I first came across this idea in the book Moments of Truth by Jan Carlzon, which I consider one of the most important books written on customer service.
By the way, Carlzon's definition of a "Moment of Truth" in business is, "Any time a customer comes into contact with any aspect of your business, however remote, they have an opportunity to form an impression."
That's every contact and interaction with the company. Carlzon used the example of a coffee-stained tray table. How does that affect the customer's opinion of the rest of the plane? What if the landing gear is as poorly maintained as the tray tables? Okay, maybe that seems a little farfetched.
Or, does it?
I was reminded of the tray table anecdote on a recent flight to Mexico. My flight attendant told me that earlier in the week, the same flight had been delayed more than two hours. Why? Because the captain had forgotten to bring his immigration documentation and had to retrieve it from his hotel. I joked with her and said, "I hope he hasn't forgotten how to fly the plane!"
We both laughed because that example, like the landing gear, is a little farfetched.
Here's an example that's not so farfetched. Say you're going to the grocery store and you notice a produce truck behind the store. What really catches your eye is how dirty the truck is. You might wonder if the produce on the inside is dirty, too. You might have second thoughts about buying your fruits and vegetables at that store.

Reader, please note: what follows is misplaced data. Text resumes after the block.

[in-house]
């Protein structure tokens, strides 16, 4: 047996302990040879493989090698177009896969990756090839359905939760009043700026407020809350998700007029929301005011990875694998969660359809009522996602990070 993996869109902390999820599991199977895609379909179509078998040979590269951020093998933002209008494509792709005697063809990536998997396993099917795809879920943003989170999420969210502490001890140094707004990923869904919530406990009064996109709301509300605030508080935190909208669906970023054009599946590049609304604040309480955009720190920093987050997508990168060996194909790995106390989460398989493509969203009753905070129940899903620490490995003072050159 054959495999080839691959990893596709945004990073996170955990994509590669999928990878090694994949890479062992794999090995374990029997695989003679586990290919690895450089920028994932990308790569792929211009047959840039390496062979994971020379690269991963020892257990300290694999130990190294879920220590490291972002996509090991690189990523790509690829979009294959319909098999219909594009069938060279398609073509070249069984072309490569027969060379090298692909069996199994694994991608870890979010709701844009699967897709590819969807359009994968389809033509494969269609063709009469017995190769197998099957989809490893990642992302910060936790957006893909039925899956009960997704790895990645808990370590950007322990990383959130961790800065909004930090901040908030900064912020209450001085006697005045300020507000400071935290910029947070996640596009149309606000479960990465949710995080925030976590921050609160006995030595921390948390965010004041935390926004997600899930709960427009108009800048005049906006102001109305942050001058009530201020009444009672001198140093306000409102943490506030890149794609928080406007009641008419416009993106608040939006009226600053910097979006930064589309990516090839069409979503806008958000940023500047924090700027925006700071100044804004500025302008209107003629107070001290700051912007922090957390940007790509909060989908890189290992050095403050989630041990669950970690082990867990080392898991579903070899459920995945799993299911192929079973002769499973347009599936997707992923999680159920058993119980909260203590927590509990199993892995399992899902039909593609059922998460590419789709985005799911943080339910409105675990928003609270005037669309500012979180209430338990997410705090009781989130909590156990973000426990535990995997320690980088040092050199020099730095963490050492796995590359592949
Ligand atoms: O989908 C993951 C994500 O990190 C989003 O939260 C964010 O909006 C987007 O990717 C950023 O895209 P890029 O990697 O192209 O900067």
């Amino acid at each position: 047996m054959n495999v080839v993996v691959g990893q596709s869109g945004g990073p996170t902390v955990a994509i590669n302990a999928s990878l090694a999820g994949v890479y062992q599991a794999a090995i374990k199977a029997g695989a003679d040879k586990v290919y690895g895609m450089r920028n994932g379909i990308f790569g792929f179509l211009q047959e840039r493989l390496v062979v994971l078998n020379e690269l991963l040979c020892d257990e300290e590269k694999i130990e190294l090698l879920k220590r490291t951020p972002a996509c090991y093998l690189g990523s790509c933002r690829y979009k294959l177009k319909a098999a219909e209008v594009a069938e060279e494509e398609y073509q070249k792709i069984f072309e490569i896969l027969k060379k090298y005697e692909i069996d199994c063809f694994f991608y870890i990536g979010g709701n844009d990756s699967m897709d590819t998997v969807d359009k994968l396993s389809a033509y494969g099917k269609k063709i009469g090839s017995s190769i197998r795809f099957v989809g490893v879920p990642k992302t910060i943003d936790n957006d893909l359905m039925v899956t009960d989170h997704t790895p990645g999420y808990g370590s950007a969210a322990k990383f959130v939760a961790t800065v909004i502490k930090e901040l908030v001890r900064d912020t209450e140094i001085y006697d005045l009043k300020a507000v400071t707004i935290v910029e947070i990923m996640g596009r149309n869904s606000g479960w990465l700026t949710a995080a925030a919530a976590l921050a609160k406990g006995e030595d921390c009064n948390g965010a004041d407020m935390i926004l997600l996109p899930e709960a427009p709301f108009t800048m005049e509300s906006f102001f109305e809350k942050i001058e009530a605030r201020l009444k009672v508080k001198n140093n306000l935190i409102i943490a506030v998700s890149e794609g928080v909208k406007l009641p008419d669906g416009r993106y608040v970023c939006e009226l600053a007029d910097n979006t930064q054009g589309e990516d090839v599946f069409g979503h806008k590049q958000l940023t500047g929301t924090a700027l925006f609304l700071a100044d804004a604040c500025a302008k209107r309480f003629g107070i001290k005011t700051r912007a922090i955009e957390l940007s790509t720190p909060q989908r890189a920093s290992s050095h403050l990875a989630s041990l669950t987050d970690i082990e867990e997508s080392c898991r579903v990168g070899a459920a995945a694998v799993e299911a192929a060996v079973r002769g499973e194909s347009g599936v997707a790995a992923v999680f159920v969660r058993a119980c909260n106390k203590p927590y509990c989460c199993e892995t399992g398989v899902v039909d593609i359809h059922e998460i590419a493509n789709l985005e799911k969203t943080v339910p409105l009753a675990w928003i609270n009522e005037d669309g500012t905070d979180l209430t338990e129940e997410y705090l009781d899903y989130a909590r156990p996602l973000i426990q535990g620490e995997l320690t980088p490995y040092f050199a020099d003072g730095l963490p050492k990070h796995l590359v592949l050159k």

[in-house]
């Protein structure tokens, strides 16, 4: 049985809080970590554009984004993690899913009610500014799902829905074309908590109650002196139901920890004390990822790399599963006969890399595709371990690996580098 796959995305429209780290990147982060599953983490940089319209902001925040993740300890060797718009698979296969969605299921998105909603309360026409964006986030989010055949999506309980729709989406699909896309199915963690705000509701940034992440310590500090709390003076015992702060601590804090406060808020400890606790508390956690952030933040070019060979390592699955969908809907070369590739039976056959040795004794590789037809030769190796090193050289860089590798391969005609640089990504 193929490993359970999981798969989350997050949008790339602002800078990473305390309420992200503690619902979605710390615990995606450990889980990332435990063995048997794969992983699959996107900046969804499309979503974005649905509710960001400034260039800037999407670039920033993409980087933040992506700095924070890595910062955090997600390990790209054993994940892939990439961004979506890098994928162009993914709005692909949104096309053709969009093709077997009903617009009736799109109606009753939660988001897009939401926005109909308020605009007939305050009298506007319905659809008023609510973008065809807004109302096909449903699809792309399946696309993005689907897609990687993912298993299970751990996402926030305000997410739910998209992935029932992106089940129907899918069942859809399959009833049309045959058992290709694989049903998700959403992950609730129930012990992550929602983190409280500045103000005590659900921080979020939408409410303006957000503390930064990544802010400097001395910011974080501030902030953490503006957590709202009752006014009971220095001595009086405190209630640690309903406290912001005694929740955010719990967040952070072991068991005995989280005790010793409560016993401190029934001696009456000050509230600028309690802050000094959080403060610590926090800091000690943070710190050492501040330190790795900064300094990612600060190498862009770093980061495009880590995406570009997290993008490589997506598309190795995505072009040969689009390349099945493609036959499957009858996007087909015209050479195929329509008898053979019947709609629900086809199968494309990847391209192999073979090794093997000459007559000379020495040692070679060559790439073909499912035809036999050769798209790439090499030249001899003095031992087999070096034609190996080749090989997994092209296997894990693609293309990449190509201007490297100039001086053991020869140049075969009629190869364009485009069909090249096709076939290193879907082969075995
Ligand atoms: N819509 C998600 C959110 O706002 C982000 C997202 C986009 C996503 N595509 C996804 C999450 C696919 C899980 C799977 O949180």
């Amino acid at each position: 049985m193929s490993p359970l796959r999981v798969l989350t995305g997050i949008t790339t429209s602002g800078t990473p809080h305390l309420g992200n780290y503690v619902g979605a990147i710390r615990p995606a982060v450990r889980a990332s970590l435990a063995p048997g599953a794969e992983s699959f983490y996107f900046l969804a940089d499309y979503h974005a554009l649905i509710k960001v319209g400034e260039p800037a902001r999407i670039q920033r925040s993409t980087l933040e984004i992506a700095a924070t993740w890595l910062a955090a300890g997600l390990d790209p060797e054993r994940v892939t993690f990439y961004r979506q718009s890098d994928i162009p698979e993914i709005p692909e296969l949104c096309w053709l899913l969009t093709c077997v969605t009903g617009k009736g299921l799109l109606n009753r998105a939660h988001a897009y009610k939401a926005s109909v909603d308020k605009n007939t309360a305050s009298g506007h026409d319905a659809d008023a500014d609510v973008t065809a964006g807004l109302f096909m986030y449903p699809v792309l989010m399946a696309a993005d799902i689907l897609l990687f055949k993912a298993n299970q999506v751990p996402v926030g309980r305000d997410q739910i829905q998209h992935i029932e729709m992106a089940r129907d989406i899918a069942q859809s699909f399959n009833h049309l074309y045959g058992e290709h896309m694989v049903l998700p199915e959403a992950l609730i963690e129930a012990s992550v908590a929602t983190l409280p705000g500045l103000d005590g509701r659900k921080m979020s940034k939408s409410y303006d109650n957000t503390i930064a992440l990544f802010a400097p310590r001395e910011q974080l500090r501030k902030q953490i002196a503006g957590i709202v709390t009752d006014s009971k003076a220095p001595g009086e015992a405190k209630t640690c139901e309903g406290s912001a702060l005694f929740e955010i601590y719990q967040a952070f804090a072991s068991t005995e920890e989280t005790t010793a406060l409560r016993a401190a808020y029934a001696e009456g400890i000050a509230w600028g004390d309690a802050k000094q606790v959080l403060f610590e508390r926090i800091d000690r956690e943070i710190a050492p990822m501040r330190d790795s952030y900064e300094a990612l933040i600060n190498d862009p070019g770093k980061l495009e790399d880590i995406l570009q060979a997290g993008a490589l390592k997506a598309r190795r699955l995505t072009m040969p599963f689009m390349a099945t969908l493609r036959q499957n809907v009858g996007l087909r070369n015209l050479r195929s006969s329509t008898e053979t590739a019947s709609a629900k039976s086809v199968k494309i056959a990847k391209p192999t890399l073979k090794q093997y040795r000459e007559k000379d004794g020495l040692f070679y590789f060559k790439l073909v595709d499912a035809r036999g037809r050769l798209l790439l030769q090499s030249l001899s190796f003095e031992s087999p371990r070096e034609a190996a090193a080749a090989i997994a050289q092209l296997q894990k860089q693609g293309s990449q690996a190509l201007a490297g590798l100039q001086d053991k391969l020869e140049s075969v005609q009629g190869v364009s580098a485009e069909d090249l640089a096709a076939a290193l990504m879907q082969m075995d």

Or what would happen if you went to a restaurant and you noticed dirt and grime under the server's fingernails? Might you wonder—or worry—about him touching your food?
I think you get the idea. There are plenty of silent signals we send to our customers, both positive and negative. I'm not as worried about the positive ones, although it's important to know what they are so you can repeat them with more intention. What I'm really worried about are the negative signals, as they are often overlooked. The problem is the potential erosion of confidence created by these negative signals. That can turn into lost business.
The tray table isn't always stained. The produce truck isn't always dirty. The server doesn't usually have dirt under his nails. That's why this isn't an easy fix. There's no one-time solution because these negative signals, while they hopefully don't happen consistently, do occasionally happen. The way to avoid them is to become aware of them.
If you catch a potential negative signal, fix it quickly and make note to share the experience with your team. Make a list and update it as you notice new ones. That's a good start. Once you and everyone on your team are aware of them, you are already on your way to eliminating them. Awareness is the first step. Vigilance is the next.
Shep Hyken is a customer service expert, keynote speaker, and New York Times bestselling business author. For information, contact 314.692.2200 or www.hyken.com. For information on The Customer Focus™ customer service training programs, go to www.thecustomerfocus.com. Follow on Twitter: @Hyken
This article was republished with permission and originally appeared at Shep Hyken.
Photo courtesy of Shep Hyken.